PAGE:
Hold on to your horses!


by Harry Brownlow, October 2017

Equestrianism is a dangerous sport! Falling from a horse, even when stationary, can lead to nasty injuries. But being thrown from the saddle when jumping or at speed adds dramatically to the energy of the crash landing and can lead to serious trouble.

The commonest injury I encounter from riding falls are clavicle (collarbone) fractures (breaks). These cause pain and a lump. It is usually pretty obvious if you have broken your collarbone and a simple xray will confirm the diagnosis. If you have a fracture then you may wish to discuss whether or not to have an operation or to let it heal in a sling.

There is no absolute right or wrong decision and the individual circumstances need to be considered. However the key points are that the surgical route gets you out of a sling within a couple of days (rather than 6 weeks) which means a much quicker return to work and sport and also a nice straight collarbone. But at the expense of a scar and with a small risk of infection or other complications. Many people choose the operation in order to return to normal life as quickly as possible. However most professional jockeys don’t even bother getting an xray but will take some painkillers and carry on regardless!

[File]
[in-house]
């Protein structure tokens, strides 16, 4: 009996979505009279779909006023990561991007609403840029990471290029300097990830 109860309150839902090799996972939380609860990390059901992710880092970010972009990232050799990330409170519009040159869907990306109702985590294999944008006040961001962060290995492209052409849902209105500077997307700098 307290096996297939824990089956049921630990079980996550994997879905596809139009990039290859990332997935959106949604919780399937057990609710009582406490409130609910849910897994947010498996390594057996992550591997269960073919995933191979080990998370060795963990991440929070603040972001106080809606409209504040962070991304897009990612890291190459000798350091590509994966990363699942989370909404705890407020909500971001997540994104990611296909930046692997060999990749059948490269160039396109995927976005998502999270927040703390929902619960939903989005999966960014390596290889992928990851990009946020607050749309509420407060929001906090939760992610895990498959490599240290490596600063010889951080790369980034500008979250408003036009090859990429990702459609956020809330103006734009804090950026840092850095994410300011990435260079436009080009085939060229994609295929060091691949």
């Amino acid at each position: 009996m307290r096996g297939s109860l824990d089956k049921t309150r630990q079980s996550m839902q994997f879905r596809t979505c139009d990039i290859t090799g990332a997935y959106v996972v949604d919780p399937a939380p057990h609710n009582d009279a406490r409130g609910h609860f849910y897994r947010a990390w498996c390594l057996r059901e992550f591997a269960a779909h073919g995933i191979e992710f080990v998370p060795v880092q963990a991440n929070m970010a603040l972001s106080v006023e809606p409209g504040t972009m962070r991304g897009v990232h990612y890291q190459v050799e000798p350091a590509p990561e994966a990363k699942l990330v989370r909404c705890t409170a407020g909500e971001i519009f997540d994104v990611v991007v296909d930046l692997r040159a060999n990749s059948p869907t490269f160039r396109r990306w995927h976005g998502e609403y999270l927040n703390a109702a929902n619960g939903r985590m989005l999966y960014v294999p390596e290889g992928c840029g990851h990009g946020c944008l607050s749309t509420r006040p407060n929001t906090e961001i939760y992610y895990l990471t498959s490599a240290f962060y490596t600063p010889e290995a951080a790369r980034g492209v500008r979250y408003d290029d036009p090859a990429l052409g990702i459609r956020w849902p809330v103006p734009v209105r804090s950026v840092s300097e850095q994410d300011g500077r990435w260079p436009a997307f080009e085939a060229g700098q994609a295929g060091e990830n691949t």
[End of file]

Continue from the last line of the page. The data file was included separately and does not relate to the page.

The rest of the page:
There is no right or wrong decision

Other common injuries include shoulder dislocation, acromioclavicular(ACJ) dislocation, shoulder fractures, and rotator cuff tears. These can be serious injuries which merit early attention.

If you have sustained a fall from a horse you should seek urgent medical attention if you have severe  pain, or sustained tingling or numbness, or an obvious deformity. If you have persistent pain despite a normal xray then you should see a shoulder specialist soon to rule out a rotator cuff tear which doesn’t show on an xray and which needs addressing quickly. This is best done by ultrasound or MRI.